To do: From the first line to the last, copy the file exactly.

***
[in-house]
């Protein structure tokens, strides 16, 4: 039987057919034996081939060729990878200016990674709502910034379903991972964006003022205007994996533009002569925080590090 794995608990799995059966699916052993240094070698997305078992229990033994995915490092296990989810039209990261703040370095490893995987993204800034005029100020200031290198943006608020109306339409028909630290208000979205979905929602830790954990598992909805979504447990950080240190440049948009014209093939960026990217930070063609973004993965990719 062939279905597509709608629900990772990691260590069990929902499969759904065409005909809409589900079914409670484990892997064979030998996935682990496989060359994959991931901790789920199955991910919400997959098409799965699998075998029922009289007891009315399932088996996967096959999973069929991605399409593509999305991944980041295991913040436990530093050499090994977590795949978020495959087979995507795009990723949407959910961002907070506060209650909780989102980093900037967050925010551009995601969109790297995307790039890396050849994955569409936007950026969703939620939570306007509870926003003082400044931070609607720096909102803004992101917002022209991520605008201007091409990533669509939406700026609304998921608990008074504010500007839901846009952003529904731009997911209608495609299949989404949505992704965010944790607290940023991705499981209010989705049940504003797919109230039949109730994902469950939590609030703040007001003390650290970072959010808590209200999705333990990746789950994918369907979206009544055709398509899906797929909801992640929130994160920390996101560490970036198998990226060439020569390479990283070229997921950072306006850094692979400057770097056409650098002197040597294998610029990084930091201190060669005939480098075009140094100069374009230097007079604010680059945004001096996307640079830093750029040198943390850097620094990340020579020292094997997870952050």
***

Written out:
[in-house]
């Protein structure tokens, strides 16, 4: 039987057919034996081939060729990878200016990674709502910034379903991972964006003022205007994996533009002569925080590090 794995608990799995059966699916052993240094070698997305078992229990033994995915490092296990989810039209990261703040370095490893995987993204800034005029100020200031290198943006608020109306339409028909630290208000979205979905929602830790954990598992909805979504447990950080240190440049948009014209093939960026990217930070063609973004993965990719 062939279905597509709608629900990772990691260590069990929902499969759904065409005909809409589900079914409670484990892997064979030998996935682990496989060359994959991931901790789920199955991910919400997959098409799965699998075998029922009289007891009315399932088996996967096959999973069929991605399409593509999305991944980041295991913040436990530093050499090994977590795949978020495959087979995507795009990723949407959910961002907070506060209650909780989102980093900037967050925010551009995601969109790297995307790039890396050849994955569409936007950026969703939620939570306007509870926003003082400044931070609607720096909102803004992101917002022209991520605008201007091409990533669509939406700026609304998921608990008074504010500007839901846009952003529904731009997911209608495609299949989404949505992704965010944790607290940023991705499981209010989705049940504003797919109230039949109730994902469950939590609030703040007001003390650290970072959010808590209200999705333990990746789950994918369907979206009544055709398509899906797929909801992640929130994160920390996101560490970036198998990226060439020569390479990283070229997921950072306006850094692979400057770097056409650098002197040597294998610029990084930091201190060669005939480098075009140094100069374009230097007079604010680059945004001096996307640079830093750029040198943390850097620094990340020579020292094997997870952050």